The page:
Friday, December 4, 2009

The Division that Unifies

We all want unity. No one wants schism, pain, or the resentment that comes from disunity. We live in an age that exalts "inclusivism," the attempt to include all and exclude none.

But, "inclusivism" as a goal is a problem for Christians. The gospel divides. It divides families. "And Saul spoke to Jonathan his son and to all his servants, that they should kill David. But Jonathan, Saul’s son, delighted much in David" (1 Sam 19:1). The presence of David, God's anointed, divided Saul's family. David didn't want this. David didn't seek it. He wanted to be friends. However, God's anointing on his life separated people into two camps, those for and those against him.

So it is today. We cannot be good stewards of the gospel and and make inclusiveness our goal. Jesus warned us that this would be the case. "If anyone comes to me and does not hate his own father and mother and wife and children and brothers and sisters, yes, and even his own life, he cannot be my disciple." (Luke 14:26).

The gospel also provokes persecution from those we love the most. "Do you think that I have come to give peace on earth? No, I tell you, but rather division. For from now on in one house there will be five divided, three against two and two against three. They will be divided, father against son and son against father, mother against daughter and daughter against mother, mother-in-law against her daughter-in-law and daughter-in-law against mother-in-law.”" (Luke 12:51-53).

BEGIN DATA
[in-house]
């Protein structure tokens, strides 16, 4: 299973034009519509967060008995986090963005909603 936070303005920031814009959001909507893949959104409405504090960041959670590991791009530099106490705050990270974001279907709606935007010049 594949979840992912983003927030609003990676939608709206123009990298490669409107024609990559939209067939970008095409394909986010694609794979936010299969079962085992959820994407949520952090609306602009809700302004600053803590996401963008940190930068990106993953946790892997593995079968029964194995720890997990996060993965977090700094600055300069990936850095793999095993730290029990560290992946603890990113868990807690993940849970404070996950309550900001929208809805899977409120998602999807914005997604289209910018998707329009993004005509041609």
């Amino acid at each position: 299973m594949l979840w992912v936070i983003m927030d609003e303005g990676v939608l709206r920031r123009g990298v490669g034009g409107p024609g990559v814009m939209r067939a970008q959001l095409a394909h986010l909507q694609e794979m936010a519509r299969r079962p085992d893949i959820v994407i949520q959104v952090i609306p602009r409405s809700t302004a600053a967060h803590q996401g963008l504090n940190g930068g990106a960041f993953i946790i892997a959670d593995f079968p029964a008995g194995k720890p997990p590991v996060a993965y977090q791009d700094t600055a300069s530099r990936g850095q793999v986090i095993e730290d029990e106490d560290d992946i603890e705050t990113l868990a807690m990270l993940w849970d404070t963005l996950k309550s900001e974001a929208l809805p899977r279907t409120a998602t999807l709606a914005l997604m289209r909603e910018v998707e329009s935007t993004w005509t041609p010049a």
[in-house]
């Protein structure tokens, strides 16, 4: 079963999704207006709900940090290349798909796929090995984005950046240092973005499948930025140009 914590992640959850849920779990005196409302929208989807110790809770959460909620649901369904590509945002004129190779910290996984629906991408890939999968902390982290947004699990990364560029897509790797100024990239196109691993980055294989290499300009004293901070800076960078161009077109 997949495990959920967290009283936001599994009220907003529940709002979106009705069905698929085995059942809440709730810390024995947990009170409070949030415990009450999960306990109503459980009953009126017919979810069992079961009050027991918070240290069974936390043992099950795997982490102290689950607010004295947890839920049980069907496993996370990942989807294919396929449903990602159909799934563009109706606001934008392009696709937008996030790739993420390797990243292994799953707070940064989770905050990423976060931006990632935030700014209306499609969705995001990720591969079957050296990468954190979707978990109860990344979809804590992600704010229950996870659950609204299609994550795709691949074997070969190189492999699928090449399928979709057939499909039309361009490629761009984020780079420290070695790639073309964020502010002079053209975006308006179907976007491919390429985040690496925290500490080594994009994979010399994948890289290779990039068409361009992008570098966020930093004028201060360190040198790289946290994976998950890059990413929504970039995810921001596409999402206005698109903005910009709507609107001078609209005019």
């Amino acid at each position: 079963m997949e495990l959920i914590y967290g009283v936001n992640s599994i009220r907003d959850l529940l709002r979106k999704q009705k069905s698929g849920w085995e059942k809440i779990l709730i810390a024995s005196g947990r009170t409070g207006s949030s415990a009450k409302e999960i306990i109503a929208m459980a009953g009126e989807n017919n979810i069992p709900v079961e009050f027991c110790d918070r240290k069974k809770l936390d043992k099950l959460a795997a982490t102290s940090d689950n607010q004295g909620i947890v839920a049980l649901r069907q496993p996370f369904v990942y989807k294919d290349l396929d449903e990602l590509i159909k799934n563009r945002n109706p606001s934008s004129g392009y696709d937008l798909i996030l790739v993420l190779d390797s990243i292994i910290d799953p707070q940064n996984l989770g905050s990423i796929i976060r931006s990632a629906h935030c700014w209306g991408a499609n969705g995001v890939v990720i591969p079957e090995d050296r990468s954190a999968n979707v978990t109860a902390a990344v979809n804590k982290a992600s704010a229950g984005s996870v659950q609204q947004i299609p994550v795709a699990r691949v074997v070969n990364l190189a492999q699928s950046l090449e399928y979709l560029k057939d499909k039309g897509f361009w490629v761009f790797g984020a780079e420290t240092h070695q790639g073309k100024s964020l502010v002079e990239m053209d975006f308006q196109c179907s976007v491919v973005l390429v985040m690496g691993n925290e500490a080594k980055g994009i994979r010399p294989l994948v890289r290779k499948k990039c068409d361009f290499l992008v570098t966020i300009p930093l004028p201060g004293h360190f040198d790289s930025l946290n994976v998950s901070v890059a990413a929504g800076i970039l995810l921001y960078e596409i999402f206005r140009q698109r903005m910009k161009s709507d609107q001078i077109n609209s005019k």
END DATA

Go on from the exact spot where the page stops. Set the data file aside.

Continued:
If our gospel never divides or alienates it might signal unfaithfulness. The message that Jesus loves you and has a wonderful plan for your life does not alienate . What alienates is what Paul called the "offense of the cross" (Gal. 5:11), the doctrine that God is holy and demands perfection, that the wrath of God rests upon all men who reject this gospel, that the gate into Heaven is narrow, and few enter through it. If this is the case, human effort cannot make us right with God. Only faith in what Christ has done for us through his death and resurrection can close the gap between God and man.

Ironically, great unity, great inclusiveness belongs to those that embrace this "offense." This is the unity Jesus sought when he prayed "that they may be one even as we are one" (Jn. 17:13).

In the spiritual world painful division always precedes true unity.

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